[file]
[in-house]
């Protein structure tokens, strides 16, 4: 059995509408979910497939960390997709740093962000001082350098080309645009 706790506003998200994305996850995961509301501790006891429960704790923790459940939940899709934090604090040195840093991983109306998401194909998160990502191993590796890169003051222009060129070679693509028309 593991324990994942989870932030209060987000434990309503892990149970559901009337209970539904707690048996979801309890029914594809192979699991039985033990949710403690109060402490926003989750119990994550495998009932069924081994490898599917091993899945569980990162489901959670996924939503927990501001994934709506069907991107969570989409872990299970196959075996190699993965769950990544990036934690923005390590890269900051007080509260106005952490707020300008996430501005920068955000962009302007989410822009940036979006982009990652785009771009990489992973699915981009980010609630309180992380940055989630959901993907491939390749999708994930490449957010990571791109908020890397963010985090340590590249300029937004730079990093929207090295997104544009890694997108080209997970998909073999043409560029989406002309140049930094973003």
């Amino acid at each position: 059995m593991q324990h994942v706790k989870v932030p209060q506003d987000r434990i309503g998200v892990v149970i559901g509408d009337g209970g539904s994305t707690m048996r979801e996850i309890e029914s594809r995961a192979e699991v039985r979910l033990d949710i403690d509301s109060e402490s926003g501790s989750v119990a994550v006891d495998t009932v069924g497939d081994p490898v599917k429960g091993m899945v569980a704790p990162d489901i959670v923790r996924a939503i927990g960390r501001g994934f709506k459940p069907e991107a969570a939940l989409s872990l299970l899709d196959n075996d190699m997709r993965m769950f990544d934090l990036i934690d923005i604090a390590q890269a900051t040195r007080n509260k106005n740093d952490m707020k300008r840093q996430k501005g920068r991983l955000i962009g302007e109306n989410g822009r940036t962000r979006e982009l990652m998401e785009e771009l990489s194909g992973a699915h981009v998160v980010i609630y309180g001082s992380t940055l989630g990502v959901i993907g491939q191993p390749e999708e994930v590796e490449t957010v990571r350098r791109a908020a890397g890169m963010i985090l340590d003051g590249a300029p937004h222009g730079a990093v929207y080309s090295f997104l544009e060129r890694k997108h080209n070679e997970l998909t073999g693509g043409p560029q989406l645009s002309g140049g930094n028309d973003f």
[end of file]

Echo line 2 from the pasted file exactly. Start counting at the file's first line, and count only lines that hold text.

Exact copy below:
């Protein structure tokens, strides 16, 4: 059995509408979910497939960390997709740093962000001082350098080309645009 706790506003998200994305996850995961509301501790006891429960704790923790459940939940899709934090604090040195840093991983109306998401194909998160990502191993590796890169003051222009060129070679693509028309 593991324990994942989870932030209060987000434990309503892990149970559901009337209970539904707690048996979801309890029914594809192979699991039985033990949710403690109060402490926003989750119990994550495998009932069924081994490898599917091993899945569980990162489901959670996924939503927990501001994934709506069907991107969570989409872990299970196959075996190699993965769950990544990036934690923005390590890269900051007080509260106005952490707020300008996430501005920068955000962009302007989410822009940036979006982009990652785009771009990489992973699915981009980010609630309180992380940055989630959901993907491939390749999708994930490449957010990571791109908020890397963010985090340590590249300029937004730079990093929207090295997104544009890694997108080209997970998909073999043409560029989406002309140049930094973003």